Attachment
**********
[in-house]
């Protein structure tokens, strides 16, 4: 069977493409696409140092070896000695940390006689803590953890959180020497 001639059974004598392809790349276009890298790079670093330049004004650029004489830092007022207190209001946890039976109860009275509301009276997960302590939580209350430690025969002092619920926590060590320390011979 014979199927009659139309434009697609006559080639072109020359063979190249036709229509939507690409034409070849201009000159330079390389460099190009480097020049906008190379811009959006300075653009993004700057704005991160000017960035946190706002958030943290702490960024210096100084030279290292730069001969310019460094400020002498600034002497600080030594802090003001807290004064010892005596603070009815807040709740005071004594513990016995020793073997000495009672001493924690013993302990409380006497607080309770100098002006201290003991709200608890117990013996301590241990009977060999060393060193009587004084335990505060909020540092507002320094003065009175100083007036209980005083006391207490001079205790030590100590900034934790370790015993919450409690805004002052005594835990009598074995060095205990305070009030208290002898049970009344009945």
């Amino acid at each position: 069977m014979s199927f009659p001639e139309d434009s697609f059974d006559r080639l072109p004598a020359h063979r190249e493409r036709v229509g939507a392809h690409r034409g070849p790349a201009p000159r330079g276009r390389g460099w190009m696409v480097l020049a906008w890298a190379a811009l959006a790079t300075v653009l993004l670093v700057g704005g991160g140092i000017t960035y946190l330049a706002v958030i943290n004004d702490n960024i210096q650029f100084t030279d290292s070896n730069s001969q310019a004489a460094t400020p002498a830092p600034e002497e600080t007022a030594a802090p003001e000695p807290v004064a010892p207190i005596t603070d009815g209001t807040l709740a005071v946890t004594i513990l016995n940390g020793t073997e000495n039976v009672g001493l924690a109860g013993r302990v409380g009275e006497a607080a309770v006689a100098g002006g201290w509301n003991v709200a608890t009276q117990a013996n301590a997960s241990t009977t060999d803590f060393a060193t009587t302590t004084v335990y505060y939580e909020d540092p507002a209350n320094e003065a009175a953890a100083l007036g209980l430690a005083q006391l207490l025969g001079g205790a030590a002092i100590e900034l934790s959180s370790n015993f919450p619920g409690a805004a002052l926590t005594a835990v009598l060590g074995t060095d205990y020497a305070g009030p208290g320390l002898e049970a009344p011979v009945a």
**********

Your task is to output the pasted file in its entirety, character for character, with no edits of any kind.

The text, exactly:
[in-house]
């Protein structure tokens, strides 16, 4: 069977493409696409140092070896000695940390006689803590953890959180020497 001639059974004598392809790349276009890298790079670093330049004004650029004489830092007022207190209001946890039976109860009275509301009276997960302590939580209350430690025969002092619920926590060590320390011979 014979199927009659139309434009697609006559080639072109020359063979190249036709229509939507690409034409070849201009000159330079390389460099190009480097020049906008190379811009959006300075653009993004700057704005991160000017960035946190706002958030943290702490960024210096100084030279290292730069001969310019460094400020002498600034002497600080030594802090003001807290004064010892005596603070009815807040709740005071004594513990016995020793073997000495009672001493924690013993302990409380006497607080309770100098002006201290003991709200608890117990013996301590241990009977060999060393060193009587004084335990505060909020540092507002320094003065009175100083007036209980005083006391207490001079205790030590100590900034934790370790015993919450409690805004002052005594835990009598074995060095205990305070009030208290002898049970009344009945």
């Amino acid at each position: 069977m014979s199927f009659p001639e139309d434009s697609f059974d006559r080639l072109p004598a020359h063979r190249e493409r036709v229509g939507a392809h690409r034409g070849p790349a201009p000159r330079g276009r390389g460099w190009m696409v480097l020049a906008w890298a190379a811009l959006a790079t300075v653009l993004l670093v700057g704005g991160g140092i000017t960035y946190l330049a706002v958030i943290n004004d702490n960024i210096q650029f100084t030279d290292s070896n730069s001969q310019a004489a460094t400020p002498a830092p600034e002497e600080t007022a030594a802090p003001e000695p807290v004064a010892p207190i005596t603070d009815g209001t807040l709740a005071v946890t004594i513990l016995n940390g020793t073997e000495n039976v009672g001493l924690a109860g013993r302990v409380g009275e006497a607080a309770v006689a100098g002006g201290w509301n003991v709200a608890t009276q117990a013996n301590a997960s241990t009977t060999d803590f060393a060193t009587t302590t004084v335990y505060y939580e909020d540092p507002a209350n320094e003065a009175a953890a100083l007036g209980l430690a005083q006391l207490l025969g001079g205790a030590a002092i100590e900034l934790s959180s370790n015993f919450p619920g409690a805004a002052l926590t005594a835990v009598l060590g074995t060095d205990y020497a305070g009030p208290g320390l002898e049970a009344p011979v009945a």